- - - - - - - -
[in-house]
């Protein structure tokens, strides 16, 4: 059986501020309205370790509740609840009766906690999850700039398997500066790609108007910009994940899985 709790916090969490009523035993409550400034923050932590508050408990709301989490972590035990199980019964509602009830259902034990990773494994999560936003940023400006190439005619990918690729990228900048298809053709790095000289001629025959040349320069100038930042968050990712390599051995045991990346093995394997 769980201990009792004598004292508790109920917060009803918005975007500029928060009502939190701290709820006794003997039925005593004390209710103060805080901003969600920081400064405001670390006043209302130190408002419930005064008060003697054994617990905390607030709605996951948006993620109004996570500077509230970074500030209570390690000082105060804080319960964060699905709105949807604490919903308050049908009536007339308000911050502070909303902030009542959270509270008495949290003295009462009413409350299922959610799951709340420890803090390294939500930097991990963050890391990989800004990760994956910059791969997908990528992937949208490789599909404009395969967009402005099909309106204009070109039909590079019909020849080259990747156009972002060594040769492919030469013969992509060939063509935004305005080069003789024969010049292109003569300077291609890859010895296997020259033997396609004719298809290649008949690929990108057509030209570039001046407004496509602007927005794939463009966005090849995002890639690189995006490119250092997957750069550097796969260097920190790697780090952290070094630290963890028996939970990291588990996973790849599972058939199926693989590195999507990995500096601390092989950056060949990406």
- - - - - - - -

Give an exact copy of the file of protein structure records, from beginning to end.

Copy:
[in-house]
């Protein structure tokens, strides 16, 4: 059986501020309205370790509740609840009766906690999850700039398997500066790609108007910009994940899985 709790916090969490009523035993409550400034923050932590508050408990709301989490972590035990199980019964509602009830259902034990990773494994999560936003940023400006190439005619990918690729990228900048298809053709790095000289001629025959040349320069100038930042968050990712390599051995045991990346093995394997 769980201990009792004598004292508790109920917060009803918005975007500029928060009502939190701290709820006794003997039925005593004390209710103060805080901003969600920081400064405001670390006043209302130190408002419930005064008060003697054994617990905390607030709605996951948006993620109004996570500077509230970074500030209570390690000082105060804080319960964060699905709105949807604490919903308050049908009536007339308000911050502070909303902030009542959270509270008495949290003295009462009413409350299922959610799951709340420890803090390294939500930097991990963050890391990989800004990760994956910059791969997908990528992937949208490789599909404009395969967009402005099909309106204009070109039909590079019909020849080259990747156009972002060594040769492919030469013969992509060939063509935004305005080069003789024969010049292109003569300077291609890859010895296997020259033997396609004719298809290649008949690929990108057509030209570039001046407004496509602007927005794939463009966005090849995002890639690189995006490119250092997957750069550097796969260097920190790697780090952290070094630290963890028996939970990291588990996973790849599972058939199926693989590195999507990995500096601390092989950056060949990406």